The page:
"That's one way to cover it up.
The House Appropriations Committee had hired 60 extra investigators to deal with the unprecedented level of corruption in federal appropriations these days.
Jerry Lewis, Chairman of the Committee (who's himself being investigated and has racked up $800,000 in legal fees) just fired them all."
tpmm has more.
* the nyt has an article about intraGOP fighting:
"Mr. Norquist said the Iraq war was the biggest drag on Republican candidates even before their big wins in 2004.
“Some people think we did it just to prove we could do it, like people who go running with weights on their ankles,” he said.
Many blame neoconservatives who argued most vocally for the invasion of Iraq. “The principal sin of the neoconservatives is overbearing arrogance,” Mr. Keene said. Neoconservatives, in turn, blamed Defense Secretary Donald H. Rumsfeld’s insistence on holding down troop levels for the fouling up of the war
“There is a bit of a battle between people who say, Hey, your tax cuts wrecked our war and people who say, Hey, your war wrecked our tax cuts,” said David Frum, a former Bush speechwriter who was among the war’s proponents.
Mr. Frum argued that the problem with the Iraq war was in its execution, not in the idea behind it. “The war has to be seen through the prism of Hurricane Katrina,” he argued, “because conservatives will support a tough war if they are confident in the war’s management.”
Mr. Kristol argued that the Bush administration was suffering politically for applying too little force, not too much. “I am struck that people have the sense in North Korea and Iran that things are spinning out of control,” he said."
* ellsberg :
The Next War: A hidden crisis is under way. Many government insiders are aware of serious plans for war with Iran, but Congress and the public remain largely in the dark. The current situation is very like that of 1964, the year preceding our overt, open-ended escalation of the Vietnam War, and 2002, the year leading up to the U.S. invasion of Iraq.
In both cases, if one or more conscientious insiders had closed the information gap with unauthorized disclosures to the public, a disastrous war might have been averted entirely.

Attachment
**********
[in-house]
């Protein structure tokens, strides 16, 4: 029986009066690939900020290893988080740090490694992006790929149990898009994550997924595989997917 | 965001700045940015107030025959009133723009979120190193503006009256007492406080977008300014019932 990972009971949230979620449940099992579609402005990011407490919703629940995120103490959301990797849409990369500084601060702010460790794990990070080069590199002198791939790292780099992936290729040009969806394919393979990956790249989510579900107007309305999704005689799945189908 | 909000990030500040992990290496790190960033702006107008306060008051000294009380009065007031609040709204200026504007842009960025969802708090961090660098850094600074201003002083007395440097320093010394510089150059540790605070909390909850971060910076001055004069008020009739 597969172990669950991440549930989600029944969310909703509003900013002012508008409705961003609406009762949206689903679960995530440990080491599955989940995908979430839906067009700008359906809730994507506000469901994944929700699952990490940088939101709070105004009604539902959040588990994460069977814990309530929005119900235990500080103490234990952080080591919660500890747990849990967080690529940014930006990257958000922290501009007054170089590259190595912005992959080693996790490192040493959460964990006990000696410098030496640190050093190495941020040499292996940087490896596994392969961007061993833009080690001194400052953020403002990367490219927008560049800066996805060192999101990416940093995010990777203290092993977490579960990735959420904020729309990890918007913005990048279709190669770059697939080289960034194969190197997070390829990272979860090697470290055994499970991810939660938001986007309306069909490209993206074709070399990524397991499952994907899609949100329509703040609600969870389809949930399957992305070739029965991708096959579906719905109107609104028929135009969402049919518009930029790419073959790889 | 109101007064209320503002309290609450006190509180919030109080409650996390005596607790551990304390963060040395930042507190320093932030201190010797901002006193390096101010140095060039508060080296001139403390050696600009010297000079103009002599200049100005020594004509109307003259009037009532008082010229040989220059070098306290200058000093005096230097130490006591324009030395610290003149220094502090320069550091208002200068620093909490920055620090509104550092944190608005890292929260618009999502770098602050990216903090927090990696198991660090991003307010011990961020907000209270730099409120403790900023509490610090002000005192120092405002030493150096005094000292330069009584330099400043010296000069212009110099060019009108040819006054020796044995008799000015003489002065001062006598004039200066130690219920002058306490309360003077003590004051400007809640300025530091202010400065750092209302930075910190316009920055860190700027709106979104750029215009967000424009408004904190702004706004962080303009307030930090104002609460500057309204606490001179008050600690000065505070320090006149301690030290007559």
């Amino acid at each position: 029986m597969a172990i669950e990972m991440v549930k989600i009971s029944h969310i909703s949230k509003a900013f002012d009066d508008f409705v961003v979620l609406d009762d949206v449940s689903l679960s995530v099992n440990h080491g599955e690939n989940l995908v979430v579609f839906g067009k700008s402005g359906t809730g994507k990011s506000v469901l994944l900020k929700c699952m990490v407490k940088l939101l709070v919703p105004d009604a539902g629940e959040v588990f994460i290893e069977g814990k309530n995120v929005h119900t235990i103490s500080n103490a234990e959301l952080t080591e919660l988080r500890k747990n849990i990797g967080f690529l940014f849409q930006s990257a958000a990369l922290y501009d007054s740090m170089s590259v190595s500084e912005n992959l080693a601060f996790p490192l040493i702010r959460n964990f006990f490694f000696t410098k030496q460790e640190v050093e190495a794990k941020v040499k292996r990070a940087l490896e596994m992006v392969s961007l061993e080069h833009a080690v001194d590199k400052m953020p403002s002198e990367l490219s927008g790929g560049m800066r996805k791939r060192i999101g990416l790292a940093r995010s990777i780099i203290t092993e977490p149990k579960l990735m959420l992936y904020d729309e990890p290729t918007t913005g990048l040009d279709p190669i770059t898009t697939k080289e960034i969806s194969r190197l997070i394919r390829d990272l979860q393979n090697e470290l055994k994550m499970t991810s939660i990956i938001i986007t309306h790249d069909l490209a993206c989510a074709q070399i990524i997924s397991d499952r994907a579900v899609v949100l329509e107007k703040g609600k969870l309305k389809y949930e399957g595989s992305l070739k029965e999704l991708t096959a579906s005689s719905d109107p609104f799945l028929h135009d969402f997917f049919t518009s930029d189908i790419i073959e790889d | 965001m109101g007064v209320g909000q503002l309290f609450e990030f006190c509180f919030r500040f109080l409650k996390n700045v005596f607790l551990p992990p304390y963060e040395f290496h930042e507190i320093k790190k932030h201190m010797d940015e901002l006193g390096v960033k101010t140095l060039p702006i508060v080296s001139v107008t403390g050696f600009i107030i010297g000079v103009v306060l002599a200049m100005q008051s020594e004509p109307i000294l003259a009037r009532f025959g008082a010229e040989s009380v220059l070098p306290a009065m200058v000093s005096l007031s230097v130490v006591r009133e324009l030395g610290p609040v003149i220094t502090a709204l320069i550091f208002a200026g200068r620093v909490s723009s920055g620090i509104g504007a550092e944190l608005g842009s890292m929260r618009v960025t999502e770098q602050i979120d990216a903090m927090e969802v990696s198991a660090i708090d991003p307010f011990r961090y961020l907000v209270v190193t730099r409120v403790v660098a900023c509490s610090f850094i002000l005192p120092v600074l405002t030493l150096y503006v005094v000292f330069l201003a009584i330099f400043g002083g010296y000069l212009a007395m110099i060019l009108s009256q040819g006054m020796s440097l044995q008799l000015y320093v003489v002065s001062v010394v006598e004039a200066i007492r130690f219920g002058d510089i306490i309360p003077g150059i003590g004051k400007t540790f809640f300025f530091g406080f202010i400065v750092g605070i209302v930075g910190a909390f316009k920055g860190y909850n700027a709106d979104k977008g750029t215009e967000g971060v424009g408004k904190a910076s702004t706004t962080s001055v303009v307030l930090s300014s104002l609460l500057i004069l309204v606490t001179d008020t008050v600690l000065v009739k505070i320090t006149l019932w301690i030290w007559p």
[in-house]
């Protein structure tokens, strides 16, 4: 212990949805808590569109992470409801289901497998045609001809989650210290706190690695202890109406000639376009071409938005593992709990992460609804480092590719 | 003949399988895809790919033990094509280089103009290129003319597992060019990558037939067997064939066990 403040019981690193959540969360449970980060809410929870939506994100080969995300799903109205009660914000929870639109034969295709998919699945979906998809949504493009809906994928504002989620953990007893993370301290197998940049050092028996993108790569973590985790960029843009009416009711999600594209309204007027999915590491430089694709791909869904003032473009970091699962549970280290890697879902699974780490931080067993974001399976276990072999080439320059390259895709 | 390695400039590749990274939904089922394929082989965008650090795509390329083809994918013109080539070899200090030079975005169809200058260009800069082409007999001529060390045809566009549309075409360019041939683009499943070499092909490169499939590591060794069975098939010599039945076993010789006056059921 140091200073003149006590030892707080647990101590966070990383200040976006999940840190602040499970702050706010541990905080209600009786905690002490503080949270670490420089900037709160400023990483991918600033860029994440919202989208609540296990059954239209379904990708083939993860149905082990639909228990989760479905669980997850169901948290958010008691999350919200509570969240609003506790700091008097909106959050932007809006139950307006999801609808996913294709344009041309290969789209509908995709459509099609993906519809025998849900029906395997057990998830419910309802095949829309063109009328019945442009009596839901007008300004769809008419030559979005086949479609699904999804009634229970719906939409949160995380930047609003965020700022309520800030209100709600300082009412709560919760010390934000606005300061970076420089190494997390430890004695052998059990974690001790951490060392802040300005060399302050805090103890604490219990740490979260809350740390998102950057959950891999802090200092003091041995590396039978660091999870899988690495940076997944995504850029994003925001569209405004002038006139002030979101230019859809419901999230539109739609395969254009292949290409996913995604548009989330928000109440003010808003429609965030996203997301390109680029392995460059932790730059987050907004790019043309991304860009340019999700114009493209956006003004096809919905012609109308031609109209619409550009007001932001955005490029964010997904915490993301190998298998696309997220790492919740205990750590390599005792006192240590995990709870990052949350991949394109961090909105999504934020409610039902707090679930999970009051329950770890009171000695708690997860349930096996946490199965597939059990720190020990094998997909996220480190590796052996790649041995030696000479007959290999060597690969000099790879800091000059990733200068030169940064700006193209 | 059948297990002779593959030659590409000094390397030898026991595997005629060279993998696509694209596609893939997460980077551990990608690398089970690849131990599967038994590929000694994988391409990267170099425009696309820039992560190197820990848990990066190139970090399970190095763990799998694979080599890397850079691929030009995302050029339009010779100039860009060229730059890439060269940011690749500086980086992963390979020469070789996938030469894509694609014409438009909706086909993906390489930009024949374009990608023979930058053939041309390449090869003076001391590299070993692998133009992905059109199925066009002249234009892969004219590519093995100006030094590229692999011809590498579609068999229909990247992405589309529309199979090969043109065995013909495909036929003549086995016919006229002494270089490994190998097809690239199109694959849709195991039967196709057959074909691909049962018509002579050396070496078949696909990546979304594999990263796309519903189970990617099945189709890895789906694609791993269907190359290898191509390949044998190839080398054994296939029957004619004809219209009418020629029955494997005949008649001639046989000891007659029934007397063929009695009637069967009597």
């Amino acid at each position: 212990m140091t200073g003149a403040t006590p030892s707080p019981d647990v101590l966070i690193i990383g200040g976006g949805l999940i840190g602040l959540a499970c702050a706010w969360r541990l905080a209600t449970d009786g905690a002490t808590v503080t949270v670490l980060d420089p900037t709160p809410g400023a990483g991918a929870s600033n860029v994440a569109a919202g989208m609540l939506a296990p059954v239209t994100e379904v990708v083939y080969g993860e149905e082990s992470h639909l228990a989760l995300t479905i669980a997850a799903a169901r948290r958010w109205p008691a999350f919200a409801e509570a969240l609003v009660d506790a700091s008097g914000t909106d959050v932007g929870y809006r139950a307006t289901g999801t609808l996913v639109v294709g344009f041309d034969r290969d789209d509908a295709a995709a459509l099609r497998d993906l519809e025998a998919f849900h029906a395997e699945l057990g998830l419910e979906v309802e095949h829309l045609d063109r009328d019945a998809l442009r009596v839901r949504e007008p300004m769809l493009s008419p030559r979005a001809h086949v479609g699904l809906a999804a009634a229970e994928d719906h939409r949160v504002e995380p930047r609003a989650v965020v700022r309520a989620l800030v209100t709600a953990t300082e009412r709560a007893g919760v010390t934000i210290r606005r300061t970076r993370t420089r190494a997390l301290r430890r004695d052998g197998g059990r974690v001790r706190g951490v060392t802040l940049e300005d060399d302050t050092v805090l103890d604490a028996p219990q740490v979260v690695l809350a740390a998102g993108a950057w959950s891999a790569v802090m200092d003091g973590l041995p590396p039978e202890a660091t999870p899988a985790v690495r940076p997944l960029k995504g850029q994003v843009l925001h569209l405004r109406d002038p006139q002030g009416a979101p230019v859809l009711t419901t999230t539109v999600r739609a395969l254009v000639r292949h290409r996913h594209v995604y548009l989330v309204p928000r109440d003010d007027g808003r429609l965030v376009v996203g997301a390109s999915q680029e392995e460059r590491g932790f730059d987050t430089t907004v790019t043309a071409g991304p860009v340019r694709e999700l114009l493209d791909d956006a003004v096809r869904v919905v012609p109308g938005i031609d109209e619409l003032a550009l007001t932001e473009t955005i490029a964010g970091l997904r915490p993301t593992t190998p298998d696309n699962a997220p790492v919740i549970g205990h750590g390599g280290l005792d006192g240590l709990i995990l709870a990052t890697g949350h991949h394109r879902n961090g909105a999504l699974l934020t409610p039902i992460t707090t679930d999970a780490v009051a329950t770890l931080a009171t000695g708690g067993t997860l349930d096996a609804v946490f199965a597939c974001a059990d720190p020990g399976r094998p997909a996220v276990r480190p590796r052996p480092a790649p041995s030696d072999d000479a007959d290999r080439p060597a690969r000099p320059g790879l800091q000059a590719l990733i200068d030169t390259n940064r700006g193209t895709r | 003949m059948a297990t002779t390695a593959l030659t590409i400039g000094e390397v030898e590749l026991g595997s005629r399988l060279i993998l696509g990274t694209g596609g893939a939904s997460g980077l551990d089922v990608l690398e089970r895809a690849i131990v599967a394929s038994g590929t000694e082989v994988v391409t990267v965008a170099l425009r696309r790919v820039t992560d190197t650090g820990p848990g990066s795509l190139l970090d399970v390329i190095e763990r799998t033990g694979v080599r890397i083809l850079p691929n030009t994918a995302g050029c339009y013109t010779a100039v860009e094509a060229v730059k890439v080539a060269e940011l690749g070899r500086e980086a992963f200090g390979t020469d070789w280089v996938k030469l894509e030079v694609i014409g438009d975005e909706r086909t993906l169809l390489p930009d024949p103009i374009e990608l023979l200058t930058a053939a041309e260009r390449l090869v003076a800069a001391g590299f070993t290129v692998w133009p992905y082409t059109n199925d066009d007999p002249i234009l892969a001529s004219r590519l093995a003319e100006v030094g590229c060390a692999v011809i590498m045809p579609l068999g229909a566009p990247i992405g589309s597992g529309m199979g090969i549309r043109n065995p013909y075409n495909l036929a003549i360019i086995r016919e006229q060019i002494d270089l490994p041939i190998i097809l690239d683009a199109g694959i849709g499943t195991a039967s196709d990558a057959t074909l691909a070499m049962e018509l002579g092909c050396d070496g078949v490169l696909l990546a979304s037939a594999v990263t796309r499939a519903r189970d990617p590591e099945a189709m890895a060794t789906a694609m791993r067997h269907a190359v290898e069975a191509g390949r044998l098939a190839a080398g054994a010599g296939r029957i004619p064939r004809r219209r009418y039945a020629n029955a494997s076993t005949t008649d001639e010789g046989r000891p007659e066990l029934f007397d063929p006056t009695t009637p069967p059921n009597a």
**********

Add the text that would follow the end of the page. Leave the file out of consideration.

We face today a crisis similar to those of 1964 and 2002, a crisis hidden once again from the public and most of Congress. Articles by Seymour Hersh and others have revealed that, as in both those earlier cases, the president has secretly directed the completion, though not yet execution, of military operational plans—not merely hypothetical “contingency plans” but constantly updated plans, with movement of forces and high states of readiness, for prompt implementation on command—for attacking a country that, unless attacked itself, poses no threat to the United States: in this case, Iran.
According to these reports, many high-level officers and government officials are convinced that our president will attempt to bring about regime change in Iran by air attack; that he and his vice president have long been no less committed, secretly, to doing so than they were to attacking Iraq; and that his secretary of defense is as madly optimistic about the prospects for fast, cheap military success there as he was in Iraq.
Even more ominously, Philip Giraldi, a former CIA official, reported in The American Conservative a year ago that Vice President Cheney’s office had directed contingency planning for “a large-scale air assault on Iran employing both conventional and tactical nuclear weapons” and that “several senior Air Force officers” involved in the planning were “appalled at the implications of what they are doing—that Iran is being set up for an unprovoked nuclear attack—but no one is prepared to damage his career by posing any objection.”
Assuming Hersh’s so-far anonymous sources mean what they say—that this is, as one puts it, “a juggernaut that has to be stopped”—I believe it is time for one or more of them to go beyond fragmentary leaks unaccompanied by documents. That means doing what no other active official or consultant has ever done in a timely way: what neither Richard Clarke nor I nor anyone else thought of doing until we were no longer officials, no longer had access to current documents, after bombs had fallen and thousands had died, years into a war. It means going outside executive channels, as officials with contemporary access, to expose the president’s lies and oppose his war policy publicly before the war, with unequivocal evidence from inside.
Simply resigning in silence does not meet moral or political responsibilities of officials rightly “appalled” by the thrust of secret policy. I hope that one or more such persons will make the sober decision—accepting sacrifice of clearance and career, and risk of prison—to disclose comprehensive files that convey, irrefutably, official, secret estimates of costs and prospects and dangers of the military plans being considered. What needs disclosure is the full internal controversy, the secret critiques as well as the arguments and claims of advocates of war and nuclear “options”—the Pentagon Papers of the Middle East. But unlike in 1971, the ongoing secret debate should be made available before our war in the region expands to include Iran, before the sixty-one-year moratorium on nuclear war is ended violently, to give our democracy a chance to foreclose either of those catastrophes.
The personal risks of doing this are very great. Yet they are not as great as the risks of bodies and lives we are asking daily of over 130,000 young Americans—with many yet to join them—in an unjust war. Our country has urgent need for comparable courage, moral and civil courage, from its public servants. They owe us the truth before the next war begins."